Yesterday, Minister Gergely Gulyás sent a letter to Commission President Juncker asking him to relieve Vice-President Frans Timmermans of his duties on the Commission as long as he is involved in the European Parliament election campaign. The increasingly political nature of his comportment – he says he has had regular contact with George Soros and the Open Society Foundations for years – raises legitimate objections to his presence on the Commission as long as he is also Spitzenkandidat for the Socialists.
That comes on the heels of other unfortunate interventions from the Netherlands.
The Parliament of Hungary turned down a request from the Committee on European Affairs of the Parliament of the Netherlands to pay a visit to Budapest. This wasn’t going to be some collegial professional exchange among democratically MPs of two countries that are EU and NATO allies. No, the predominantly liberal, leftist delegation of Dutch MPs wanted to raise – wait for it – issues such as violations of press freedom and the independence of the judiciary.
These “issues,” of course, are completely in line with the work of yet another Dutch member of parliament, MEP Judith Sargentini. During the debate of the Sargentini report, Prime Minister Viktor Orbán was allowed 5+2 minutes to present his government’s position. Far too short to respond to all the charges, so we prepared a 131-page document. I recommend that Sargentini’s colleages, the Dutch MPs, read it carefully before worrying too much about these issues.
So, our Parliament said to the visit, Nee, dank u, and earlier this week, a newspaper in the Netherlands, De Telegraaf, published an article taking issue with that. The correspondent, Rob Savelberg, reached out to me with a long list of questions to which I responded. About the decision to decline the visit, the journalist wrote:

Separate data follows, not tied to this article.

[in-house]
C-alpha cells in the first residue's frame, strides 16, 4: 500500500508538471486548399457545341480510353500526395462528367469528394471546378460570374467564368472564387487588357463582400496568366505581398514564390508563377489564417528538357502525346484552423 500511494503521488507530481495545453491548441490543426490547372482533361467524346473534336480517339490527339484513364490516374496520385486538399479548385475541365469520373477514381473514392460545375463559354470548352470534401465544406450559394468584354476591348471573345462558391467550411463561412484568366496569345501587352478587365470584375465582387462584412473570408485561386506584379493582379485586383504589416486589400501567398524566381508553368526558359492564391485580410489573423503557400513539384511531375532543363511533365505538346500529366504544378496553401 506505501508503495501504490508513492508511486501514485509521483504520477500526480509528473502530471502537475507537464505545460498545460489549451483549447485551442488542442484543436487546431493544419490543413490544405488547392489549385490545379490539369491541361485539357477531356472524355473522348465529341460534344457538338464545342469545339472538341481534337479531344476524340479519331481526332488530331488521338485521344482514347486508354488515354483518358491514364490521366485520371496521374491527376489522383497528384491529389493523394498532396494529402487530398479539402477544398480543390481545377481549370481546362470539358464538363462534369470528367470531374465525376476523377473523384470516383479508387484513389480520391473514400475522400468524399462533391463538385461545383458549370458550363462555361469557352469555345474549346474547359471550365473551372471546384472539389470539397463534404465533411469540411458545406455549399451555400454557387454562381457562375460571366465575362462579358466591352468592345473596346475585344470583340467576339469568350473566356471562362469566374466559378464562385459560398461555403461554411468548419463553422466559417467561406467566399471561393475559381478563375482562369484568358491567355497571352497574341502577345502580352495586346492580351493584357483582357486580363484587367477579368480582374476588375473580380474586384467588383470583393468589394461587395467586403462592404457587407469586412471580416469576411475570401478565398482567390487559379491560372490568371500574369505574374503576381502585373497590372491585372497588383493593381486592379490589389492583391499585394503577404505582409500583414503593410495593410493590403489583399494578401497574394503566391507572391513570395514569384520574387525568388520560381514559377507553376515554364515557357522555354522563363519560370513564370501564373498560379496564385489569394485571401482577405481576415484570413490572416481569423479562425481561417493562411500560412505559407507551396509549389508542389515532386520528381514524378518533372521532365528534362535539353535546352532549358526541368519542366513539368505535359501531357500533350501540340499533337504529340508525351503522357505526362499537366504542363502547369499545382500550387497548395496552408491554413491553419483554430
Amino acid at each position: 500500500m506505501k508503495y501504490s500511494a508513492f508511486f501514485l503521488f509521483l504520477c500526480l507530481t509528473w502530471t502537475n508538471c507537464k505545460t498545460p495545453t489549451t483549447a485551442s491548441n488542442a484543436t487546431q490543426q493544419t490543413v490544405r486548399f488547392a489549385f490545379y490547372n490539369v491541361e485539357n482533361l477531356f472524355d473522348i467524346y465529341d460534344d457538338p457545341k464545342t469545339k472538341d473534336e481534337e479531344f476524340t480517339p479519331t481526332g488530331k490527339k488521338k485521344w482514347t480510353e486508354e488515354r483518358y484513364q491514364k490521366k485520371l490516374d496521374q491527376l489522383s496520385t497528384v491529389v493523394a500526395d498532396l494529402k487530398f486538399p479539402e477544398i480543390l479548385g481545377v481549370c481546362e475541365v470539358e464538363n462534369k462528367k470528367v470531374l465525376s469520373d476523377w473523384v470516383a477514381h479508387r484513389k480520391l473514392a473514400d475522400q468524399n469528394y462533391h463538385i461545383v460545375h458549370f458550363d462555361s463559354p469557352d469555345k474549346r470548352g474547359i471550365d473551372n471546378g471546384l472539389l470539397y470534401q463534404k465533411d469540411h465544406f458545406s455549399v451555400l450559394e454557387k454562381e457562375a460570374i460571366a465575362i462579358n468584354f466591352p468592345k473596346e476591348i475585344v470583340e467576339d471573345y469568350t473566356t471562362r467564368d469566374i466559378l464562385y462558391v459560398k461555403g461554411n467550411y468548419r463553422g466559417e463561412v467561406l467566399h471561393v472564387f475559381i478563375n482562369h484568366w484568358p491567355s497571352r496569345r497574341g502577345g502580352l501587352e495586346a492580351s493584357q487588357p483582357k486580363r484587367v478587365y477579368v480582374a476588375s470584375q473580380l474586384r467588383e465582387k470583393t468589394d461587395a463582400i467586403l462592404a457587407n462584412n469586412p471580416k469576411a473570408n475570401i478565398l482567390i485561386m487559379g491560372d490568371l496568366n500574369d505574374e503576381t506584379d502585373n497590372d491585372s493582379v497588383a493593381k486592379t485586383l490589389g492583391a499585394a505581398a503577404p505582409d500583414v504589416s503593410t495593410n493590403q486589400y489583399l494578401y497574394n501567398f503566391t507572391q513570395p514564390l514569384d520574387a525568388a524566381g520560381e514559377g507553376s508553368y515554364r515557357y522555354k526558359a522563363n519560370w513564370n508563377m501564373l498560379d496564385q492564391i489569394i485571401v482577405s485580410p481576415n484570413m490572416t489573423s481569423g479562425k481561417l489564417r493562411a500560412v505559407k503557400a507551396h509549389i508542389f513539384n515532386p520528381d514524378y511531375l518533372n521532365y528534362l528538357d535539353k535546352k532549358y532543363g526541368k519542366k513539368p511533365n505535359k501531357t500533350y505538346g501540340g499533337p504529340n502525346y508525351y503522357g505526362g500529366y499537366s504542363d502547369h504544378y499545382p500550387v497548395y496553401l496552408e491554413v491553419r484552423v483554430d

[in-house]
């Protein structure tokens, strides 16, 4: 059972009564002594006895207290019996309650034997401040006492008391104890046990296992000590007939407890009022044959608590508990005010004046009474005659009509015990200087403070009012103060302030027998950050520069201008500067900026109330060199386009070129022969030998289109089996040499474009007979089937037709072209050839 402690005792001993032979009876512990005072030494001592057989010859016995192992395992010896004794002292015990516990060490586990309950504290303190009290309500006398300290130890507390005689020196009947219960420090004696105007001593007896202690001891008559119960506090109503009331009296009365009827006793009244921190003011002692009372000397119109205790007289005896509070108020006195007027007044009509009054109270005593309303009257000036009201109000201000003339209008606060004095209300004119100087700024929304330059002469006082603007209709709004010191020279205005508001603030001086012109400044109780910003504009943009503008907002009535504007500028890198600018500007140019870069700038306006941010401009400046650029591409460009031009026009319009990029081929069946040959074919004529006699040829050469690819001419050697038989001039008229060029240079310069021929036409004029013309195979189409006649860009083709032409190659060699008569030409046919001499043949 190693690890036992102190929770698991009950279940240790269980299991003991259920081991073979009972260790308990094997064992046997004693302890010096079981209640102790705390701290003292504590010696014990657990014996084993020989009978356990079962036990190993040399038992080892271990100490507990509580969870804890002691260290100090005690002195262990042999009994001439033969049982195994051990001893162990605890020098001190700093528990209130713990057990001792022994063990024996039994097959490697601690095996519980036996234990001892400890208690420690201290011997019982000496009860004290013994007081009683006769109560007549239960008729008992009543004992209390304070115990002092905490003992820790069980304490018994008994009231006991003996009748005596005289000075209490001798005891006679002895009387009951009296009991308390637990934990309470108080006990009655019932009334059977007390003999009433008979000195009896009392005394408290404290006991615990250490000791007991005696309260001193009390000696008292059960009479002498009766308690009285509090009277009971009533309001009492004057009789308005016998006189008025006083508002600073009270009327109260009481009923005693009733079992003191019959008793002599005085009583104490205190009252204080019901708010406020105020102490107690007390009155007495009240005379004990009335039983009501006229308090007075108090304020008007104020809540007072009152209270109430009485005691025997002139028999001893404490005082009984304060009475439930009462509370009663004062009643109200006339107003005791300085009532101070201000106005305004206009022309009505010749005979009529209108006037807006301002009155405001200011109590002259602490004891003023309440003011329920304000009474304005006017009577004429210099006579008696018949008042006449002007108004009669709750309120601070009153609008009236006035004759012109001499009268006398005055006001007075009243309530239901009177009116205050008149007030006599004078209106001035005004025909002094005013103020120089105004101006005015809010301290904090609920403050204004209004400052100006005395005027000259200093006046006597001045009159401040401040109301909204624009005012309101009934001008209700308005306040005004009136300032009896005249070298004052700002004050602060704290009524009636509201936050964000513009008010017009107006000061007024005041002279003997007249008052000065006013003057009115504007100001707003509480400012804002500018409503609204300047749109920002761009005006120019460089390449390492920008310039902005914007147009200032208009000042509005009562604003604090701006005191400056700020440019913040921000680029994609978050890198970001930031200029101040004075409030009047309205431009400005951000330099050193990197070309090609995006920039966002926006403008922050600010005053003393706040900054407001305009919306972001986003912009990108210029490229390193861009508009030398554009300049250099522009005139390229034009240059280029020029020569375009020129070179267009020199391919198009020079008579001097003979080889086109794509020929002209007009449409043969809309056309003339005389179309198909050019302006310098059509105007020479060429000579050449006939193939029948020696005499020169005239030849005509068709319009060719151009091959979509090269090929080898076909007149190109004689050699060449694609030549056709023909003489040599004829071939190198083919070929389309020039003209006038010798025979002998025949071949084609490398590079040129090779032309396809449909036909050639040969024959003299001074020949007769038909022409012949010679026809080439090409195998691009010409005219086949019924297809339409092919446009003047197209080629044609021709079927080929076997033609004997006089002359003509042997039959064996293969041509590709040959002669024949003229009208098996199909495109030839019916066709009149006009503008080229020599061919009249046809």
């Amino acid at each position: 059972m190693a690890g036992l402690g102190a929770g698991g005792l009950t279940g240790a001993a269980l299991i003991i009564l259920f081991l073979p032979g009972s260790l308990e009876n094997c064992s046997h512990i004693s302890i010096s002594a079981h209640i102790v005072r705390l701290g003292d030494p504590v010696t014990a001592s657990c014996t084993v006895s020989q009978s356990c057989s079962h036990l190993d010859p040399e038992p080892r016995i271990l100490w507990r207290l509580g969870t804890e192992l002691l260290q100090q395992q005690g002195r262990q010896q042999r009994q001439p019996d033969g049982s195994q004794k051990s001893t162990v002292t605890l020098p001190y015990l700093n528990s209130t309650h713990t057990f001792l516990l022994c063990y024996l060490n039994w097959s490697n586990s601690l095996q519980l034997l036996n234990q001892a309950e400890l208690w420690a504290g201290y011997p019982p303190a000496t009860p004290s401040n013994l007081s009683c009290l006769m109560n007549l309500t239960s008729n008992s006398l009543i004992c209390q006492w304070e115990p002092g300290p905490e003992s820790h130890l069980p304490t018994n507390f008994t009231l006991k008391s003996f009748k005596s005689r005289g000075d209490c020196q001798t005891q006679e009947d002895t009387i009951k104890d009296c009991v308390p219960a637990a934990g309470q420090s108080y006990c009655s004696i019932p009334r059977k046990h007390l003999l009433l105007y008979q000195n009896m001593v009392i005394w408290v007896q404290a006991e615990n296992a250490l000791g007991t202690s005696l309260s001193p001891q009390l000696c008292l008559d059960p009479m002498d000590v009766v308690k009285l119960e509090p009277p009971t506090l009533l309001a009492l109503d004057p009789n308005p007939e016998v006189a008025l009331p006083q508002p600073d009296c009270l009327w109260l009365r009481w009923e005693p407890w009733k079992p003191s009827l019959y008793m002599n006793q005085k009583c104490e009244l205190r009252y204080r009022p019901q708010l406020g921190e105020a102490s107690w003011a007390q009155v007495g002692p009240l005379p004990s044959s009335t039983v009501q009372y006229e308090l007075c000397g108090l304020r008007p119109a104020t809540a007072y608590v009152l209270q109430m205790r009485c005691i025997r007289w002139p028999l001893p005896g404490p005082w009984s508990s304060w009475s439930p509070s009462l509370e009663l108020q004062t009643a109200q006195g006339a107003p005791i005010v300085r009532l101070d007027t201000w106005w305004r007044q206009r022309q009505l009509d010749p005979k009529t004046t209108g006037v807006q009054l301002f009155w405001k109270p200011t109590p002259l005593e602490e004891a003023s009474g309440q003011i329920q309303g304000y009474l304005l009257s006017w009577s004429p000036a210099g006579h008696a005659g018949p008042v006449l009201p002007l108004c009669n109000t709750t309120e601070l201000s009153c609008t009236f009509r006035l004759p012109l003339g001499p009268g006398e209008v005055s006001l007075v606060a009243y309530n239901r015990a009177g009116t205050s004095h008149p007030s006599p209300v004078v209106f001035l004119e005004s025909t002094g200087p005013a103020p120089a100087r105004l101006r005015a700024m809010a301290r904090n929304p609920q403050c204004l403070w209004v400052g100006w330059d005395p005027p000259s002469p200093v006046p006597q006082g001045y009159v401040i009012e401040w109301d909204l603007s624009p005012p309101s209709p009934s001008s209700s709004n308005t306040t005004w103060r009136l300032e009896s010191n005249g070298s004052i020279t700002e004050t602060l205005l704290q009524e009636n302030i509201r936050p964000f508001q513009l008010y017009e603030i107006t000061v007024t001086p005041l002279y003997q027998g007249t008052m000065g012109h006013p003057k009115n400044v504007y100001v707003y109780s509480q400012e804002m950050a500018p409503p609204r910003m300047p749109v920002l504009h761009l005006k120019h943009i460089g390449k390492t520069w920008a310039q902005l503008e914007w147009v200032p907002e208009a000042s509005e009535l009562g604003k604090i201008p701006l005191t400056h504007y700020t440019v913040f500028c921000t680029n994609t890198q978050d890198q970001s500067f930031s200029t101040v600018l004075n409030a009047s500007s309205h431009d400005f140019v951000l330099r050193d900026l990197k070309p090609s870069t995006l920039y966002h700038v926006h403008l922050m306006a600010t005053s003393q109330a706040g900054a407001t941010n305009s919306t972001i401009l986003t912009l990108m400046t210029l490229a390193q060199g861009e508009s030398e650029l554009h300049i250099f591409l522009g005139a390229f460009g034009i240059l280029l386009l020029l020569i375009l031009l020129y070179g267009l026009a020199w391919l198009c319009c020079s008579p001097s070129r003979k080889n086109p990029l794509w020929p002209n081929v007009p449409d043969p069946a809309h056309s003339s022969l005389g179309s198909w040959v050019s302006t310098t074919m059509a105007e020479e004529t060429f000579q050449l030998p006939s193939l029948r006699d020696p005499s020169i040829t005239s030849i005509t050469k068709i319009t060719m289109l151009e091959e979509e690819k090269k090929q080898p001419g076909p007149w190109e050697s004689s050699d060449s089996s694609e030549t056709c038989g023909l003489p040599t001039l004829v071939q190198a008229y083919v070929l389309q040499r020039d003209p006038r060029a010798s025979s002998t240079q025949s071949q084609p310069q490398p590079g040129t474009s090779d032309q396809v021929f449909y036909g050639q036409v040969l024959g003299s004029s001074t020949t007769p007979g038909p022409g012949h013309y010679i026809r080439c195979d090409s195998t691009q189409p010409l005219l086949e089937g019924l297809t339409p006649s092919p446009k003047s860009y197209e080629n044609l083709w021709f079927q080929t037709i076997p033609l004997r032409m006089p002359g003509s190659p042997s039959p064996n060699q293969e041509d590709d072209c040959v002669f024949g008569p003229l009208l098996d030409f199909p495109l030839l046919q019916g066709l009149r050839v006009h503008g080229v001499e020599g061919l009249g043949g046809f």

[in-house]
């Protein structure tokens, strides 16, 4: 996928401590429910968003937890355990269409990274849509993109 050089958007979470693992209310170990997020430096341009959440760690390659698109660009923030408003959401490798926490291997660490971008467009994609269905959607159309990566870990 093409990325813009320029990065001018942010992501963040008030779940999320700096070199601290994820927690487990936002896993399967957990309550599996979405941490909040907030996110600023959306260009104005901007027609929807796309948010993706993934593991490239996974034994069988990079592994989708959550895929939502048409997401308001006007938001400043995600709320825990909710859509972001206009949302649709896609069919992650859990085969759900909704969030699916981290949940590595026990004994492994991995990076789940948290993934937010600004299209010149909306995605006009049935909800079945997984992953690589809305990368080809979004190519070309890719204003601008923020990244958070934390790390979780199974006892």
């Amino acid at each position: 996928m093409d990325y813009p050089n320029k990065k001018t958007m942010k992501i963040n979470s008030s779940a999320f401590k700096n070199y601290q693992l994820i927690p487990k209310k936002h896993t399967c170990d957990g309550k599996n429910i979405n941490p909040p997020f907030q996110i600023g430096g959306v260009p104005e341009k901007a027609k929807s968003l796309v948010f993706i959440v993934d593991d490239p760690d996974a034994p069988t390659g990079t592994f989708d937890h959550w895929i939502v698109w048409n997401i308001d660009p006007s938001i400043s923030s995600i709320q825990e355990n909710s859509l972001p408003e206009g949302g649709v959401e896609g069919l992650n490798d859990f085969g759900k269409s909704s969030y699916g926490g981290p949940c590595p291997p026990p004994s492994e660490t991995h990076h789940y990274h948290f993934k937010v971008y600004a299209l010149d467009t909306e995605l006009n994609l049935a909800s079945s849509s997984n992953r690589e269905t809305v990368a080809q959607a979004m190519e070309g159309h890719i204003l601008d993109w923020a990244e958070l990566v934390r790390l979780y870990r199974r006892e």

“‘That is a consequence of the disgusting campaign of the pro-immigration parties and their political elite in The Hague,’ said the nationalist prime minister Orbán yesterday to this newspaper.” Except those are my words, not the prime minister’s.
That’s bad journalism. Then he did it again.
“‘The parliament of the Netherlands does not have a right to express an opinion about Hungary,’ says Prime Minister Orbán.” (Again, my words not the PM’s.) And then the correspondent quickly added: “His country has received around EUR 60 billion in European aid since 2004, almost four billion a year.”
Get that? Because poor Hungary is a net recipient of EU funding, we should bow down with deference when a handful of campaigning Dutch MPs want to “raise issues”. The European Commission is the only EU institution, according to the treaties, that has the authority to review a member’s laws. Never mind. And we’ve already discussed media and the judiciary with the Commission and those matters were settled. Never mind.
Put aside also the lack of professional journalism standards. The whole premise of the visit and the tone of the article stands as a shameful example of how much that condescending arrogance persists among so many of the liberal elite in the Netherlands.
Then we got a little love note from the head of the highest court in the Netherlands, Maarten Feteris. Poland and Hungary have not been democratic countries for very long, according to Feteris, and that’s why they have no democratic memory.
Meanwhile, the high court justice said, the Netherlands has the rule of law in its genes.